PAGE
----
Tuesday, 27 January 2015

The road towards game-based learning


We have started looking into the idea of 'gamification' of learning in the technology department at Nexus. Although some staff have already / are already exploring the idea of this in individual lessons, it is one of our roles in to identify ways to evaluate and embed new approaches to learning for the whole school.

Gamification vs. Game-based learning


Amazingly, there is a difference, although it would be easy to assume that they were in fact the same thing. I've explained it below, but this site probably does a better job. Maybe this is just semantics, but I kind of feel that they are slightly different, although leading to the same thing - more engaged learners.

Game-based learning


The ubiquitous Minecraft

Basically, game-based learning is the idea of using a computer game or app to learn something. There is some interesting research by Ruben Puentedura on his Hipassus blog, who gives the background to and classifies good examples of the use of game-based learning. He also identifies why game-based learning can be very effective as a way of learning. The most prevalent example of game-based learning currently happening in schools is the use of Minecraft, but some very interesting games, both online and for iOS and Android are starting to appear, being specifically written for education.

Gamification of learning


Gamification of learning is in taking the elements of games (whether they be computer-based or otherwise) and building them into lessons or sequences of lessons. Whilst game-based learning might require the investigation of a piece of software, such as Minecraft, to use to deliver content, gamification requires the building of lesson content around or within the realms of a game. Often, but not always, this can involve the use of technology - often as a way to make the gamified unit of work run more smoothly, or perhaps be more interesting.

So, how do we gamify a unit of work?


Oh, not more QR codes...



It is very easy to make the assumption that to make a lesson more interesting we can add in some technology. Perhaps teachers make the mistake of using a new technology without thinking of the implications, whether that be 'planning in' or 'planning out' the use of technology so it is not bolted on, or using something without considering the impact on learning.  This is where the support of good technology integrators or coaches come in.

When looking at technology use there are two main considerations that a teacher or technology integrator should make:
  • Will it save time?
  • Will it make the kids more engaged / improve learning?

So, back to the QR codes. When used effectively in a sequence of learning that changes the way kids learn a topic, makes them more engaged and improves attainment, then perhaps QR codes have a place. But, definitely don't use them to display a question that could have been written on paper that then takes 30 seconds to load (assuming the kid manages the shot first time), whilst 10 other kids wait in line, eagerly holding their iPads. And don't laminate them. Or make them too small.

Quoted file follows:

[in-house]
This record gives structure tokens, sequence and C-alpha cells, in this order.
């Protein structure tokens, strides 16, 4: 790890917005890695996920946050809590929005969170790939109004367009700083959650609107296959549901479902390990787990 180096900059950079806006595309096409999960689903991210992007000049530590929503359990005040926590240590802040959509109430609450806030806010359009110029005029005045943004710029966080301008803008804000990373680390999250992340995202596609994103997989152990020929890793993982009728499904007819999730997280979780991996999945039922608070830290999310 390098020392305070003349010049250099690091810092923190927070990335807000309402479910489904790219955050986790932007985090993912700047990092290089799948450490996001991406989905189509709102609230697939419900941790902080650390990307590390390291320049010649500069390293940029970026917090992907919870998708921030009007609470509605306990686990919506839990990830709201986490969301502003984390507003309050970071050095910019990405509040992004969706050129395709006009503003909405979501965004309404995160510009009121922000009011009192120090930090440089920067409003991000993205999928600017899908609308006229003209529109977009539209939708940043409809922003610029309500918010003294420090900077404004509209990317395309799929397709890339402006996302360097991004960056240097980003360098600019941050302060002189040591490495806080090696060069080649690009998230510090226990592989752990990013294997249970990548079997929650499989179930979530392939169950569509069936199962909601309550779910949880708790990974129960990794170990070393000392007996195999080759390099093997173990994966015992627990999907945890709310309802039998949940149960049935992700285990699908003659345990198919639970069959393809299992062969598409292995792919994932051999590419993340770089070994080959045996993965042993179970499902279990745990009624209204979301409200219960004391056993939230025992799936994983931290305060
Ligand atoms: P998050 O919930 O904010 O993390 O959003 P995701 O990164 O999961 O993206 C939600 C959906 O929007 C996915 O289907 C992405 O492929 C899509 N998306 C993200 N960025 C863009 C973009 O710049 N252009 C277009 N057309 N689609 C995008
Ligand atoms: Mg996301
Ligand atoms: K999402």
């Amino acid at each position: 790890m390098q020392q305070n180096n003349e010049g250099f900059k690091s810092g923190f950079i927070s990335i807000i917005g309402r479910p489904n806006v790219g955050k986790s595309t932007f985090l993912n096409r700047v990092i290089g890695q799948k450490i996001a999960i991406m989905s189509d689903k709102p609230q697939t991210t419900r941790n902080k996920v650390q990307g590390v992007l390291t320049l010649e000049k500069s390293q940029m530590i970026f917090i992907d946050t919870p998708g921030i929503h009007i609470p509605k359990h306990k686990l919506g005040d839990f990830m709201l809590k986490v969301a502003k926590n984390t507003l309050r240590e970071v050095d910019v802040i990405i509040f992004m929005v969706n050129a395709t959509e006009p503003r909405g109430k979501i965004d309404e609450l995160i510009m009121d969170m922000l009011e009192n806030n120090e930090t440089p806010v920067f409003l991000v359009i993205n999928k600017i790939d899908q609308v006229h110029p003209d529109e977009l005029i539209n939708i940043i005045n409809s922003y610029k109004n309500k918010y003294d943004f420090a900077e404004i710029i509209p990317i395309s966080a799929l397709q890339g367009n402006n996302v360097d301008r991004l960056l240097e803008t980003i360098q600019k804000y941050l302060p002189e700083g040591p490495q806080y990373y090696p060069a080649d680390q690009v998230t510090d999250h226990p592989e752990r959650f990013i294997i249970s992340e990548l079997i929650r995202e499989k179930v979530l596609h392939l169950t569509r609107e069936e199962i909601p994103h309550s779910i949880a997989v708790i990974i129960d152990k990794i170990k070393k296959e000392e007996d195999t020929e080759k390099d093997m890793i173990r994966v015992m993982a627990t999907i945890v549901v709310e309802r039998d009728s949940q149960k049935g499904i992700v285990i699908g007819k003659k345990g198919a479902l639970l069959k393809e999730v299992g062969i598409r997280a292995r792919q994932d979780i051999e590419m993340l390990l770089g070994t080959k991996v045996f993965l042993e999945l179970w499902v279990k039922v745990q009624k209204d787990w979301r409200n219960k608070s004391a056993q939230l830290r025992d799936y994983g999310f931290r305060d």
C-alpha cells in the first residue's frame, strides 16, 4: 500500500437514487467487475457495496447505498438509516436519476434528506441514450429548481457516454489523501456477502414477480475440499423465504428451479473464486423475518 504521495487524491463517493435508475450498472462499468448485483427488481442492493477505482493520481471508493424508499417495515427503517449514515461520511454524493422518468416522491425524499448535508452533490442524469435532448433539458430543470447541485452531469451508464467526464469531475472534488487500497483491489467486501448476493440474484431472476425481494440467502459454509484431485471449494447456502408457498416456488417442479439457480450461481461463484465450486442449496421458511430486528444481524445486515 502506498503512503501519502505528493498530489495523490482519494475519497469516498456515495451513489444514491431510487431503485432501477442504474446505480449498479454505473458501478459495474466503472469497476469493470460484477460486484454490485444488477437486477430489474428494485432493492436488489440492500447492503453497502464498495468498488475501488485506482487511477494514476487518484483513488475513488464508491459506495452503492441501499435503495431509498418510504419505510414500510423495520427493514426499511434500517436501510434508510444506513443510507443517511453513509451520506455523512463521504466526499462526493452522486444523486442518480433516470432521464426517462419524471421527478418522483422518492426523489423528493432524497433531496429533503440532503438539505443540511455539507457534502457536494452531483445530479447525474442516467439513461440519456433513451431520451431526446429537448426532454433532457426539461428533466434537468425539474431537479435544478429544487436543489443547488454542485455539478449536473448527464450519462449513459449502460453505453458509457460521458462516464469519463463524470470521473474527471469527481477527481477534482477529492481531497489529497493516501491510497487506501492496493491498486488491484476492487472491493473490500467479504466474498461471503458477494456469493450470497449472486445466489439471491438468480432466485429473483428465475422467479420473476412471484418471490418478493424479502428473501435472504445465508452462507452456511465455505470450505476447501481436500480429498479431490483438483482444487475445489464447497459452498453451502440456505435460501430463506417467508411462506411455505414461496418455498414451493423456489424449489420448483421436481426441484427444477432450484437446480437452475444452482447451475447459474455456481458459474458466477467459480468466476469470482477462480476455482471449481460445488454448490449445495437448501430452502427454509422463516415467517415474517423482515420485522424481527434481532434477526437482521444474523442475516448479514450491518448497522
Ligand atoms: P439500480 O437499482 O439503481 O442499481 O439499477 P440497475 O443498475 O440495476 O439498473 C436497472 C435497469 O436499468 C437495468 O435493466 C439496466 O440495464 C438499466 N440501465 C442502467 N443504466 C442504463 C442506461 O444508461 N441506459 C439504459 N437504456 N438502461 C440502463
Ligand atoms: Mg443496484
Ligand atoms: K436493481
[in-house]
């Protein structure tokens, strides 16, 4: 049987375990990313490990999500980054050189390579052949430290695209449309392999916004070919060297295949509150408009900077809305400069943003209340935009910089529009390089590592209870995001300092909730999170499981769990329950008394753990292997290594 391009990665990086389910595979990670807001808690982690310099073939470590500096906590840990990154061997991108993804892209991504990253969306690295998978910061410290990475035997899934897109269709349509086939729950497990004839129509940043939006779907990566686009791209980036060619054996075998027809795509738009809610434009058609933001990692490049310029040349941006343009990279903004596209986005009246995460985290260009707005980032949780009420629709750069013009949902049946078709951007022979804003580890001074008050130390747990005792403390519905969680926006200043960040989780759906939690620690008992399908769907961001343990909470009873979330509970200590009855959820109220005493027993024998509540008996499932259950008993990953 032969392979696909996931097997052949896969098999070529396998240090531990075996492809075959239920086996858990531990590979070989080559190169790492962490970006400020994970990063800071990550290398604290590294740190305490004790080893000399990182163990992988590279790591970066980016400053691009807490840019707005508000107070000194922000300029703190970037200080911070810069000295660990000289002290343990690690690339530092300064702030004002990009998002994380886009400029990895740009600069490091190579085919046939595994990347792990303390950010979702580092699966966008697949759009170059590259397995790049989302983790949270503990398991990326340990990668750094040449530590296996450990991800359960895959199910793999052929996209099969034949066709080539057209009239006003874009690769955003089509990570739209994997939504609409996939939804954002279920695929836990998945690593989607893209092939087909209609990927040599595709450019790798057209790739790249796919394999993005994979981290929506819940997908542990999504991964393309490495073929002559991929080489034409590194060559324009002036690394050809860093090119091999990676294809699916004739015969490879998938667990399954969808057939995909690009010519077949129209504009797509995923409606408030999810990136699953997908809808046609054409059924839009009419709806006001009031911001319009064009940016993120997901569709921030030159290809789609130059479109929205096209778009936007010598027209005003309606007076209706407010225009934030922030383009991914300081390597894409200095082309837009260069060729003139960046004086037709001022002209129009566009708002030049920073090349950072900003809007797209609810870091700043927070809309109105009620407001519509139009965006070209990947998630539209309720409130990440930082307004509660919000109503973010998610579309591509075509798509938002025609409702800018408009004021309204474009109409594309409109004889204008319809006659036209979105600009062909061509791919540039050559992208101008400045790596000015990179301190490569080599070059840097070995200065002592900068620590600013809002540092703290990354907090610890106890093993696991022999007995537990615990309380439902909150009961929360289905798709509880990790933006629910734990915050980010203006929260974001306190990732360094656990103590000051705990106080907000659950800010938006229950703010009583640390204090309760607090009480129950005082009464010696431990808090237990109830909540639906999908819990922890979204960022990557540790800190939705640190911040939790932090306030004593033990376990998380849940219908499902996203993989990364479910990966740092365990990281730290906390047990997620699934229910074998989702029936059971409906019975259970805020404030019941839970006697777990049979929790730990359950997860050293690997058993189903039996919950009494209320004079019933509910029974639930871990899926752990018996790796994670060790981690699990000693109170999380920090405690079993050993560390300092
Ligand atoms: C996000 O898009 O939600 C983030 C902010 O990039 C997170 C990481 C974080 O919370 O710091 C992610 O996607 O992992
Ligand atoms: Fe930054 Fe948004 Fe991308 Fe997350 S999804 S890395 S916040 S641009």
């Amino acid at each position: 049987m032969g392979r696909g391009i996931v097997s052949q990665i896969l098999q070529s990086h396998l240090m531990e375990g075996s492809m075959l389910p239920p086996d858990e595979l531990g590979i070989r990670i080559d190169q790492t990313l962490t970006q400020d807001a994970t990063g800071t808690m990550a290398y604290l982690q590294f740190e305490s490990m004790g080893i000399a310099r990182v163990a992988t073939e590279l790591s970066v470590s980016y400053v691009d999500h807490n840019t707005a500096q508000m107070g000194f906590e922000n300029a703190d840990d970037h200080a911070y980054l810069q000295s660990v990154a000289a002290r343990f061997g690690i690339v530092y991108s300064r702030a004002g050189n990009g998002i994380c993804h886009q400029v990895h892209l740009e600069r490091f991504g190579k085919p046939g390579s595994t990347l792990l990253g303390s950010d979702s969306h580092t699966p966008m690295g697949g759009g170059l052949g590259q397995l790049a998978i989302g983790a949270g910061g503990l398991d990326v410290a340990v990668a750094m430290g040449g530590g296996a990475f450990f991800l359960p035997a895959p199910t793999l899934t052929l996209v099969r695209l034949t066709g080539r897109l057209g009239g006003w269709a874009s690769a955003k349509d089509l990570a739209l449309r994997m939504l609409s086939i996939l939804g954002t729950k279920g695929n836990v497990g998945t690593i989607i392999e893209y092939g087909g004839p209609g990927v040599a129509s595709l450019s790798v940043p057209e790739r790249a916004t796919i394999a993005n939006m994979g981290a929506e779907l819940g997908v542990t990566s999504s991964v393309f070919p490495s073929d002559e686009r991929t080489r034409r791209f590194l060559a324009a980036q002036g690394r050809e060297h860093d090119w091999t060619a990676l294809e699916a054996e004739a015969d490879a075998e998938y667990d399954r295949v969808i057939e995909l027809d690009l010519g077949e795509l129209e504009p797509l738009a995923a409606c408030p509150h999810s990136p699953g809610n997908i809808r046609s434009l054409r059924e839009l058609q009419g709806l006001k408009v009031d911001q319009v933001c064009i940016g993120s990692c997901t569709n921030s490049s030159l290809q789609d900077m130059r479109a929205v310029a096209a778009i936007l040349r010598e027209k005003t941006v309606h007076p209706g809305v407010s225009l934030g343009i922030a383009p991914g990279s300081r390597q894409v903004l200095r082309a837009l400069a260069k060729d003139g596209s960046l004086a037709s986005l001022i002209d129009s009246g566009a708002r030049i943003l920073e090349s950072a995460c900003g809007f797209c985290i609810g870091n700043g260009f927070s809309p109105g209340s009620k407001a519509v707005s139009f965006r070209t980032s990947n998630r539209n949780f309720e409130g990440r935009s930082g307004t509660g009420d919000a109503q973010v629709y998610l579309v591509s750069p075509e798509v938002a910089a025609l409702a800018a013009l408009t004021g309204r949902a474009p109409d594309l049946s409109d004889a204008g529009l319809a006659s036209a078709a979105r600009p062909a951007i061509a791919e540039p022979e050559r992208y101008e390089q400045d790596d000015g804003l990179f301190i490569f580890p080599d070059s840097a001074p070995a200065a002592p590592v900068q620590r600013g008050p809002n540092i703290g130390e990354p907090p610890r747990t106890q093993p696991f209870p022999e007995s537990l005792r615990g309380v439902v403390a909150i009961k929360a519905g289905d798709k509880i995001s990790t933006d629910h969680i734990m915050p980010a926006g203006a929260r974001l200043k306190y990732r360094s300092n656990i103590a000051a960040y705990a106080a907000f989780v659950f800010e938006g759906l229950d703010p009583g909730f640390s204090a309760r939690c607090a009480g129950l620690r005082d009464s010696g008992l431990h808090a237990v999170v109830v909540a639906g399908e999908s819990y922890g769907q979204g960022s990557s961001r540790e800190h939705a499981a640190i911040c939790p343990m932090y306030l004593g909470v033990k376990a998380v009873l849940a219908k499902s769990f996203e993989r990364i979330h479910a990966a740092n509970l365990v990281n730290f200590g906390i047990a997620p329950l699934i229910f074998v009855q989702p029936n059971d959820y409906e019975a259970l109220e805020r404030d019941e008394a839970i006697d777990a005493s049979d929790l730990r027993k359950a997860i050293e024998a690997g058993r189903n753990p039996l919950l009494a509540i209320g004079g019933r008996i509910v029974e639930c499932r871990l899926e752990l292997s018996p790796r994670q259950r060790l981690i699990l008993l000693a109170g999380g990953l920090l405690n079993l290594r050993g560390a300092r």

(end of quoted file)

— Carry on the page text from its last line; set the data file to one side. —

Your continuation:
A taste of Gamification


We started last year with adding a small element to a unit of work on space - an IPC topic called 'Mission to Mars' for Year 5 (Grade 4). Part of the 'entry point' to the topic was the learners application to become an astronaut. We decided to gamify the start by adding in some interesting elements of gamification. They were:

Setting a series of challenges

Learners attempting to crack the Code


The entry point consisted of a number of small challenges - a few dexterity tests, a quiz, code cracking activity and an application form to become an astronaut.

Moving on


Learners could only move onto the next challenge when they had completed the first. Whilst the tasks were, in some cases rather simple, this meant that there was an element of motivation to get to the next stage.


Rewards

Mail merge template for the successful astronauts


Whilst there is much negative research on the value of extrinsic rewards, it was felt that in the context of the game, a simple document signifying their success on applying to become an astronaut was a suitable part of the game.

How it worked


Without going into endless detail, the game worked on the basis of a few tests, with learners filling in their answers into Google forms. Correct answers would receive emails with codes to access the next level or further instructions, using Functions and Scripts on Google sheets. At the end, they would receive an email with their certificate. All of this was stored on a simple Google site.

Was it easy to set up?


No. And this was just one lesson. Setting up a gamified work takes time.

Next steps?

After attending the 21st Century learning conference in Hong Kong recently, we saw a very interesting presentation on gamification from Rob Newberry of Chatsworth International School, Singapore. His presentation confirmed what I think I new to some extent already - that gamification can be very rewarding for learners, can allow "development of previously unexplored student capabilities" (that's Ruben again), but lastly, that it can take an age to plan. It was also great to see an extended overview of a gamified sequence of learning.

What's also good about conferences like this is seeing other people's success and failures and also gives inspiration (and sometimes a reminder) to get into delivering these ideas to your students. As a result, we have now decided to look at creating an entire 6-7 week unit for our year 7 learners, to deliver some IT skills in an interesting and challenging way.